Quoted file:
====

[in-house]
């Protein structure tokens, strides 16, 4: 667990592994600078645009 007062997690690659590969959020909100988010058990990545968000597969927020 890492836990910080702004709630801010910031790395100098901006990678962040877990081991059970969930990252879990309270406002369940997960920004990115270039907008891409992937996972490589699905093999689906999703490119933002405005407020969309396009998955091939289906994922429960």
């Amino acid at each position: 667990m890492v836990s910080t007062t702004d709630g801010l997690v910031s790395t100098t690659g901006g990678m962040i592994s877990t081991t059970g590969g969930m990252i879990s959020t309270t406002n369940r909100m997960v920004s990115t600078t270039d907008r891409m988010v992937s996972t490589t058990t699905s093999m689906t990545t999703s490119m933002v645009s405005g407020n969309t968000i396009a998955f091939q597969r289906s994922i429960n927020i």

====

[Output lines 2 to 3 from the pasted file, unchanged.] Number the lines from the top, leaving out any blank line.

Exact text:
């Protein structure tokens, strides 16, 4: 667990592994600078645009 007062997690690659590969959020909100988010058990990545968000597969927020 890492836990910080702004709630801010910031790395100098901006990678962040877990081991059970969930990252879990309270406002369940997960920004990115270039907008891409992937996972490589699905093999689906999703490119933002405005407020969309396009998955091939289906994922429960």
């Amino acid at each position: 667990m890492v836990s910080t007062t702004d709630g801010l997690v910031s790395t100098t690659g901006g990678m962040i592994s877990t081991t059970g590969g969930m990252i879990s959020t309270t406002n369940r909100m997960v920004s990115t600078t270039d907008r891409m988010v992937s996972t490589t058990t699905s093999m689906t990545t999703s490119m933002v645009s405005g407020n969309t968000i396009a998955f091939q597969r289906s994922i429960n927020i």